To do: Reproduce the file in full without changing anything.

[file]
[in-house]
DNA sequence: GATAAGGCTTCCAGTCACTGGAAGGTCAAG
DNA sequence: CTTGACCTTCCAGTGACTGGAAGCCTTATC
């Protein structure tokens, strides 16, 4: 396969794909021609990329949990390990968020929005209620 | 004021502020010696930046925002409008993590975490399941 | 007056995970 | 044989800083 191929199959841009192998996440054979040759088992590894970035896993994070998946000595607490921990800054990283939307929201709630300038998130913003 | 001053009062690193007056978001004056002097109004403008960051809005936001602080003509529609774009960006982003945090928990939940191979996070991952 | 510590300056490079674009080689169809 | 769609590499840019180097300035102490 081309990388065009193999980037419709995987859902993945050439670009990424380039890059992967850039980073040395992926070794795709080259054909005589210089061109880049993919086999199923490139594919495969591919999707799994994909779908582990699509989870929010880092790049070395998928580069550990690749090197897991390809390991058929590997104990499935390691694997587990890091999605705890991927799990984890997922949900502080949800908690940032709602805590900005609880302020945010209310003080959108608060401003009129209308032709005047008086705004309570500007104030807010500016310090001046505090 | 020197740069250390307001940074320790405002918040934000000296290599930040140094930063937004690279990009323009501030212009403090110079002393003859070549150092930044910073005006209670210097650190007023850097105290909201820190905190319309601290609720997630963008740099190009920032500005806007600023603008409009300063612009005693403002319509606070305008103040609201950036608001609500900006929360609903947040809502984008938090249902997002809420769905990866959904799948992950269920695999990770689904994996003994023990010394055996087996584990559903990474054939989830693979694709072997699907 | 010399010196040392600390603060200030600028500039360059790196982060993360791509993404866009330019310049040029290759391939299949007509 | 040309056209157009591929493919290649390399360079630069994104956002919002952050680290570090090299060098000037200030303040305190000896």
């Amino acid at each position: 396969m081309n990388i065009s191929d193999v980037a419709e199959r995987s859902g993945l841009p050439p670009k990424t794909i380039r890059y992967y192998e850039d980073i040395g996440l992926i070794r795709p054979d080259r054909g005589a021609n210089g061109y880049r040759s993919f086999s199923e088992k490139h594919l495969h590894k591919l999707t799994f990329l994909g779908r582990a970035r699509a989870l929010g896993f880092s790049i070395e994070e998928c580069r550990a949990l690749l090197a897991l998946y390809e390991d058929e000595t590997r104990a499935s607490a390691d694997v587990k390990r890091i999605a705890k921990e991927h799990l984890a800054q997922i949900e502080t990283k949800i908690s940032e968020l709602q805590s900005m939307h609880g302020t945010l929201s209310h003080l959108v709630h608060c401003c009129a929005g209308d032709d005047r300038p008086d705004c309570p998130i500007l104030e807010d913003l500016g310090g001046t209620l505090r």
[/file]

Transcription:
[in-house]
DNA sequence: GATAAGGCTTCCAGTCACTGGAAGGTCAAG
DNA sequence: CTTGACCTTCCAGTGACTGGAAGCCTTATC
């Protein structure tokens, strides 16, 4: 396969794909021609990329949990390990968020929005209620 | 004021502020010696930046925002409008993590975490399941 | 007056995970 | 044989800083 191929199959841009192998996440054979040759088992590894970035896993994070998946000595607490921990800054990283939307929201709630300038998130913003 | 001053009062690193007056978001004056002097109004403008960051809005936001602080003509529609774009960006982003945090928990939940191979996070991952 | 510590300056490079674009080689169809 | 769609590499840019180097300035102490 081309990388065009193999980037419709995987859902993945050439670009990424380039890059992967850039980073040395992926070794795709080259054909005589210089061109880049993919086999199923490139594919495969591919999707799994994909779908582990699509989870929010880092790049070395998928580069550990690749090197897991390809390991058929590997104990499935390691694997587990890091999605705890991927799990984890997922949900502080949800908690940032709602805590900005609880302020945010209310003080959108608060401003009129209308032709005047008086705004309570500007104030807010500016310090001046505090 | 020197740069250390307001940074320790405002918040934000000296290599930040140094930063937004690279990009323009501030212009403090110079002393003859070549150092930044910073005006209670210097650190007023850097105290909201820190905190319309601290609720997630963008740099190009920032500005806007600023603008409009300063612009005693403002319509606070305008103040609201950036608001609500900006929360609903947040809502984008938090249902997002809420769905990866959904799948992950269920695999990770689904994996003994023990010394055996087996584990559903990474054939989830693979694709072997699907 | 010399010196040392600390603060200030600028500039360059790196982060993360791509993404866009330019310049040029290759391939299949007509 | 040309056209157009591929493919290649390399360079630069994104956002919002952050680290570090090299060098000037200030303040305190000896």
């Amino acid at each position: 396969m081309n990388i065009s191929d193999v980037a419709e199959r995987s859902g993945l841009p050439p670009k990424t794909i380039r890059y992967y192998e850039d980073i040395g996440l992926i070794r795709p054979d080259r054909g005589a021609n210089g061109y880049r040759s993919f086999s199923e088992k490139h594919l495969h590894k591919l999707t799994f990329l994909g779908r582990a970035r699509a989870l929010g896993f880092s790049i070395e994070e998928c580069r550990a949990l690749l090197a897991l998946y390809e390991d058929e000595t590997r104990a499935s607490a390691d694997v587990k390990r890091i999605a705890k921990e991927h799990l984890a800054q997922i949900e502080t990283k949800i908690s940032e968020l709602q805590s900005m939307h609880g302020t945010l929201s209310h003080l959108v709630h608060c401003c009129a929005g209308d032709d005047r300038p008086d705004c309570p998130i500007l104030e807010d913003l500016g310090g001046t209620l505090r």